Transistor (Q1) 44 connects current source (I1) 46 to charge capacitor (C0) 48 while transistor (Q0) 50 connects current source (I0) 52 to discharge capacitor (C0) 48. Transistors (Q2, Q3) 54 and 56, respectively and inverter (INV0) 58 provide positive feedback to modified inverter string. Likewise, transistor (Q5) 60 connects current source (I2) 62 to charge capacitor (C1) 64 while transistor (Q4) 66 connects current source (I2) 68 to discharge capacitor (C1) 64. Transistors (Q6, Q7) 70 and 72, respectively, and inverter (INV1) 74 provide positive feedback to the modified inverter string. In the best mode of practicing this invention, capacitors 48 and 64 are constructed from a series of programmable capacitive elements, preferably weighted in a binary series format with each successive element in the series having twice the capacitance of the preceeding one. Also, in the best mode of practicing this invention, current sources 46, 52, 62 and 68 are constructed from a series of programmable current sources, preferably weighted in a binary series format with each successive element in the series having twice the current of the preceeding one. The use of complementary CMOS circuitry in this manner is explained in further detail hereinbelow, especially with respect to avoiding the effect of circuit nonlinearities on transfer function timing.
Turning now to FIG. 3, delay line pulse width distortion is next discussed. With the present state of CMOS technology, the charging transfer function time is not equal to the discharging transfer function time. This results from nonlinearities introduced by the capacitor switching transistors, ON resistance, and current source voltage compliance requirements. Therefore, the modified inverter string is described by a Grise transfer function processing the input rising edge and by a Gfall transfer function processing the input falling edge. This results in a distorted output pulse, that is, the input pulse width does not equal the output pulse width. To correct this, two identical modified inverter strings are connected in series such that:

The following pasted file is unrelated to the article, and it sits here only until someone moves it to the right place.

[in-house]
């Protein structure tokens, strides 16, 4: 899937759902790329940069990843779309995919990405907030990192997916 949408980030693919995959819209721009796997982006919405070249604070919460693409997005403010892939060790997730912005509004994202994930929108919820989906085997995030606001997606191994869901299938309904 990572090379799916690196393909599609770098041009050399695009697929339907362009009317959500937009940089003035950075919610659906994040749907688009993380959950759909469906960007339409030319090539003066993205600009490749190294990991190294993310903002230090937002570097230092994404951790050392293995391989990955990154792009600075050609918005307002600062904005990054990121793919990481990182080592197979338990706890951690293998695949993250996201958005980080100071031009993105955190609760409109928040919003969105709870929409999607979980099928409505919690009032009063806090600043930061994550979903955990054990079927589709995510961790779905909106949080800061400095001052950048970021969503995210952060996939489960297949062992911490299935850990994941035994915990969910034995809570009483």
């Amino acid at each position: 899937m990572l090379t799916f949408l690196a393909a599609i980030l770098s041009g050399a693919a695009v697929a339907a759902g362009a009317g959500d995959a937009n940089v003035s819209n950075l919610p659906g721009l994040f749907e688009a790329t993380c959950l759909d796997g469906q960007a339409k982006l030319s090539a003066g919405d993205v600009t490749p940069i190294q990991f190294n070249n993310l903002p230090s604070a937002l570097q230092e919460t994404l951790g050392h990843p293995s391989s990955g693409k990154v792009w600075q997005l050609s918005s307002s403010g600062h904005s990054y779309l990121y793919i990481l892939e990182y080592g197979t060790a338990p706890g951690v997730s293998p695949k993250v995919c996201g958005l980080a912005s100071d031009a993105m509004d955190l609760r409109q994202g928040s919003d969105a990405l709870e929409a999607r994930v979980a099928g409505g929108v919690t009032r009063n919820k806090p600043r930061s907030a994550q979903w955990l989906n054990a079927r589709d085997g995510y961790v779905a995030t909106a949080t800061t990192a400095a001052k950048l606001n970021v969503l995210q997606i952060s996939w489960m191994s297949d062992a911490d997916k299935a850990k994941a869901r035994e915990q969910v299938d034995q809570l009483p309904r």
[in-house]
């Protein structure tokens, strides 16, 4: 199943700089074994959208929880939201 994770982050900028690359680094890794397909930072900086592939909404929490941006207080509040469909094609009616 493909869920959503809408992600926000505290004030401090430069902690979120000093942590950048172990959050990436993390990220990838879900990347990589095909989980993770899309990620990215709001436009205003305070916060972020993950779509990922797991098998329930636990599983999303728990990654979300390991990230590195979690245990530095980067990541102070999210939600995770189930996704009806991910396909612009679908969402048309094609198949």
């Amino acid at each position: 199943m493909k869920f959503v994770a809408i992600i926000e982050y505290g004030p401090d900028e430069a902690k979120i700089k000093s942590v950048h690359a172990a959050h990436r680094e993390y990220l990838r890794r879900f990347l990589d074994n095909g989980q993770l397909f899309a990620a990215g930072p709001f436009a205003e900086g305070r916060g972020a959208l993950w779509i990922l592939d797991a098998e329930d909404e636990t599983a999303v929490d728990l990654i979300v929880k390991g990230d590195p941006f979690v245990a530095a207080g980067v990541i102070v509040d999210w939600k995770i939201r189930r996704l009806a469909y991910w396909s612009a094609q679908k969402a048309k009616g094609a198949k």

V1 rise =Vin rise Grise Gfall ; and,
V1 fall =Vin fall Gfall Grise
and therefore V1 rise=V1 fall and the pulse width in preserved from input to output as illustrated in FIG. 3. The delay of the first inverter is given by: ##EQU1## where: bi =0 or 1; and, aj =0 or 1.
The cell delay is given by: ##EQU2## where C0 is the capacitance with all bi =0 and I0 is the current with all aj =0.